Most deer hunters favor big chunks of territory and deer stands that overlook large areas. But some of the biggest bucks get neglected by this tendency to always think larger tracts and more visibility is better.
Given the chance, if you could choose a 1,000 acre hunting tract, a 500 acre one, or 50 acres, which one do you hunt? Many hunters would choose the largest, while a few might pick the 500-acre parcel. In fact, the smallest 50-acre parcel might hold the biggest buck of all. Why? Because it’s neglected and probably gets virtually no pressure.
Isolated clusters of brush, small clear cuts, patches of warm season grasses along a creek, public tracts with no easy parking…any place with sufficient food and cover that’s too small to draw attention has the potential to hold a mature buck.
Once hunting seasons start, bucks are immediately drawn to these types of locations, which offer isolation, security, and a place to escape the human pressure.
These overlooked spots have everything a deer requires in a small confined area, with little need to move. And that’s a mature buck’s formula for survival: moving as little as possible.
A mature buck will certainly use a larger area during much of the year. But this is the type of area any deer older than two years will head to not just late in the season, but as soon as hunting season arrives.
In fact, a recent Penn State radio telemetry study showed that deer change their behavior patterns and head to these types of isolated areas the day before the season opens as hunters invade the woods to set up deer stands, check out where they’ll hunt and do last minute scouting.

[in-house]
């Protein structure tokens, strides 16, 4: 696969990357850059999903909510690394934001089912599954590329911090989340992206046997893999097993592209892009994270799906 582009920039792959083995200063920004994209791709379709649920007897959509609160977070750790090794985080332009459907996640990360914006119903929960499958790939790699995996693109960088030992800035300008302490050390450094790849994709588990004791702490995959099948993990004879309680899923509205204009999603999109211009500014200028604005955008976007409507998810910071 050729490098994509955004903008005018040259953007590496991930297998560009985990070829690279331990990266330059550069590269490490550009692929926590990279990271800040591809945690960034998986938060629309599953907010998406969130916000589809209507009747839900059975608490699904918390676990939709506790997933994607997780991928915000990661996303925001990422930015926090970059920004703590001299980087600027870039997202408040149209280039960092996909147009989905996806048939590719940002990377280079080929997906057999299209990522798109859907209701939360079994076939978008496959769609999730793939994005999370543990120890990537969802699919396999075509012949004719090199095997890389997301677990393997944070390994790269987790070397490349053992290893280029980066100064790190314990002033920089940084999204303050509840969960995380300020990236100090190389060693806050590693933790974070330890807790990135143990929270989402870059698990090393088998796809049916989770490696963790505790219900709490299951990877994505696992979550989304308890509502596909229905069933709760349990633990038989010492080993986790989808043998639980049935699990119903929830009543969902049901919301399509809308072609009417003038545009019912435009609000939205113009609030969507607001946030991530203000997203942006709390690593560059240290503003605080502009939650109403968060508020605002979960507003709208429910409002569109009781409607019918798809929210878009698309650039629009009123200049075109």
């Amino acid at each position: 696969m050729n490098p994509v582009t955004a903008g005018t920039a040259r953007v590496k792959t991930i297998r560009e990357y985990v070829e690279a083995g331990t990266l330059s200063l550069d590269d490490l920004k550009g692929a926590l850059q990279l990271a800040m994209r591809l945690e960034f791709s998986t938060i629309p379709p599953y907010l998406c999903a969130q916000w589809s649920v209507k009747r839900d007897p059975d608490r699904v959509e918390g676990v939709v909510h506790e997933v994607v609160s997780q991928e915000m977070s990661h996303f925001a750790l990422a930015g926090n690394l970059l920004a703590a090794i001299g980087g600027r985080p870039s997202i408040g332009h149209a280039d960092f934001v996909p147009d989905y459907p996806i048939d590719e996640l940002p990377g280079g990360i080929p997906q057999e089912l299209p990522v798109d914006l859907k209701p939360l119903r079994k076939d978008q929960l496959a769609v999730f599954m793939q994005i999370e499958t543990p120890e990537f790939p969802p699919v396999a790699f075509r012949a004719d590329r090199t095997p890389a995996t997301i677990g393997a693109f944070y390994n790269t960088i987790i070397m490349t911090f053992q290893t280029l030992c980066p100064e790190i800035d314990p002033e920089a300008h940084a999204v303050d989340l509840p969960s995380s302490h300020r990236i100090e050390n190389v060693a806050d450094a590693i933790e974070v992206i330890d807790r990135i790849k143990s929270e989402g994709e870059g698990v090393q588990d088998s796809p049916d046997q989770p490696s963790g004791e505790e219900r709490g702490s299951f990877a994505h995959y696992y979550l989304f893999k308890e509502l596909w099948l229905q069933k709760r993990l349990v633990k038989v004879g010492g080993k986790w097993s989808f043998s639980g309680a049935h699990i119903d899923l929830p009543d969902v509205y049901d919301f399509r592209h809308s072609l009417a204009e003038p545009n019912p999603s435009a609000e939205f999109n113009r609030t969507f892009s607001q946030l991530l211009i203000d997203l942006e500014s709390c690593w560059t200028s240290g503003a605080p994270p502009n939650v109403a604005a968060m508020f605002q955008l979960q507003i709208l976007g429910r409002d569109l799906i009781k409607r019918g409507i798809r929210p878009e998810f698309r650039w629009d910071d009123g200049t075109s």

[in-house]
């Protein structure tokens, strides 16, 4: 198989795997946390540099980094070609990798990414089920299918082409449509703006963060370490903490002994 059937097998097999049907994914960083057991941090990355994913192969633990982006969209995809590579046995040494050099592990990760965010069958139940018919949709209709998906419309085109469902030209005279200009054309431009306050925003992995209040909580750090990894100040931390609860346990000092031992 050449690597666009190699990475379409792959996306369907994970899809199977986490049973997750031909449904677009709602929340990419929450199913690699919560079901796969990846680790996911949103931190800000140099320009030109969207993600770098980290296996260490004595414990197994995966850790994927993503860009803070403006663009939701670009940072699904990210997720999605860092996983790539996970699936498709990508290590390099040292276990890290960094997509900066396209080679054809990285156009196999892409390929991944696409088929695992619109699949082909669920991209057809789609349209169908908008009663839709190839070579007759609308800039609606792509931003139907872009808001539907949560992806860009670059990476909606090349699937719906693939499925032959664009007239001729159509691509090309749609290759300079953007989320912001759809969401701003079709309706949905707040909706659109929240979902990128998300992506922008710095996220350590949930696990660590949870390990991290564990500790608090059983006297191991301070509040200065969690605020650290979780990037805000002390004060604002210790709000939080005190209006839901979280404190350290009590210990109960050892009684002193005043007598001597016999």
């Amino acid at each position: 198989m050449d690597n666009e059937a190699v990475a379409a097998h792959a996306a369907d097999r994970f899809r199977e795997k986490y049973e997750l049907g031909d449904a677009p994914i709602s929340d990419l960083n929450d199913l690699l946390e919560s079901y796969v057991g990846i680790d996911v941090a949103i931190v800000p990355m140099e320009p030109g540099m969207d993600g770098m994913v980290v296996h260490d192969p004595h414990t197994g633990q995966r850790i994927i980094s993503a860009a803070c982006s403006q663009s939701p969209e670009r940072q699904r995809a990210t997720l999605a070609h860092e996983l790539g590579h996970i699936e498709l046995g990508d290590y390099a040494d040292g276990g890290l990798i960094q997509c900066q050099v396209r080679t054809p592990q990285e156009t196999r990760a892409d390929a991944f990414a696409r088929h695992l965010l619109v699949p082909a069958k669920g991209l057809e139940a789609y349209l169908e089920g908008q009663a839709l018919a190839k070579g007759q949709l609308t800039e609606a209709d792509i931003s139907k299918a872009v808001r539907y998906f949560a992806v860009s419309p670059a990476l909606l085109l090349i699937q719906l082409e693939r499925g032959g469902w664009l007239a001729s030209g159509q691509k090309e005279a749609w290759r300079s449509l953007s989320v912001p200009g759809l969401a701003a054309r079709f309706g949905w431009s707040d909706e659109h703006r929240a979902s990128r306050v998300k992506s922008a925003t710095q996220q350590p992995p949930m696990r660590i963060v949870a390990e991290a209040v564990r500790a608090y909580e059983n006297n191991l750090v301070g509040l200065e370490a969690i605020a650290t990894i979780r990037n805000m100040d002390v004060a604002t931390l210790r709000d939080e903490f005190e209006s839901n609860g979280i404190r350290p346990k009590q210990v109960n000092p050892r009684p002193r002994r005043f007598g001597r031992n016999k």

Avoid Over-Pressuring Micro-Hotspots
One of the most important things to keep in mind about these mini-hotspots is that they need to be treated like rare gems. Handle with care. They won’t take much pressure before they turn cold. That’s why you need to plan your strategy carefully before approaching them. You may only get one chance to tag the buck hanging out in a given micro-hotspot.
Try these strategies that have worked for me for hunting hidey-hole bucks.
Jump Hunt a Buck
Approach the deer like you would hunt ruffed grouse. Admittedly, you have to be a bit lucky to pull it off. The shooting can be quite challenging. But it will give you an adrenaline rush you’ll rarely match when you jump a 175-pound buck instead of a 2 pound grouse and nail him with a quick snap shot.
Walk at a moderate pace, into the wind or across wind. Keep your gun at port-arms, scanning the cover as you go. Don’t sneak. Simply proceed like you were taking a casual walk. This transmits a non-threatening aura to bucks, like you were a forester or hiker.
Sometimes you’ll get amazingly close before the quarry realizes its mistake and busts out. Occasionally you’ll even see him first, staring at you.